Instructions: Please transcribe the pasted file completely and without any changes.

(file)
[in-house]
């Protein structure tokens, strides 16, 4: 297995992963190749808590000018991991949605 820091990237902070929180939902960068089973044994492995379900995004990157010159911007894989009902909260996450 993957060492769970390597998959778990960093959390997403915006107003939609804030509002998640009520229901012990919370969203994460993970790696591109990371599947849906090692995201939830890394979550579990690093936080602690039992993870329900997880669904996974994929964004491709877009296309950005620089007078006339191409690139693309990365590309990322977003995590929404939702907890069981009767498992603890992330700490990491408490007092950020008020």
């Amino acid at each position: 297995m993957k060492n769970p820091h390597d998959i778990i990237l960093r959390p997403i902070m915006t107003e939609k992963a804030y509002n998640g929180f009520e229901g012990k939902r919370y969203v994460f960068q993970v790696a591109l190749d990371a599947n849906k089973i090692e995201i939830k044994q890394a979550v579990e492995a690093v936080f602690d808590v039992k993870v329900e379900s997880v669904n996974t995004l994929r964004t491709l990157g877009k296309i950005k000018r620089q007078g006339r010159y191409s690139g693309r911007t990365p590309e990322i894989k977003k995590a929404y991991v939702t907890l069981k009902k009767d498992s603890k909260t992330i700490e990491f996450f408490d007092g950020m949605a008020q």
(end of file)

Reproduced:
[in-house]
């Protein structure tokens, strides 16, 4: 297995992963190749808590000018991991949605 820091990237902070929180939902960068089973044994492995379900995004990157010159911007894989009902909260996450 993957060492769970390597998959778990960093959390997403915006107003939609804030509002998640009520229901012990919370969203994460993970790696591109990371599947849906090692995201939830890394979550579990690093936080602690039992993870329900997880669904996974994929964004491709877009296309950005620089007078006339191409690139693309990365590309990322977003995590929404939702907890069981009767498992603890992330700490990491408490007092950020008020």
């Amino acid at each position: 297995m993957k060492n769970p820091h390597d998959i778990i990237l960093r959390p997403i902070m915006t107003e939609k992963a804030y509002n998640g929180f009520e229901g012990k939902r919370y969203v994460f960068q993970v790696a591109l190749d990371a599947n849906k089973i090692e995201i939830k044994q890394a979550v579990e492995a690093v936080f602690d808590v039992k993870v329900e379900s997880v669904n996974t995004l994929r964004t491709l990157g877009k296309i950005k000018r620089q007078g006339r010159y191409s690139g693309r911007t990365p590309e990322i894989k977003k995590a929404y991991v939702t907890l069981k009902k009767d498992s603890k909260t992330i700490e990491f996450f408490d007092g950020m949605a008020q």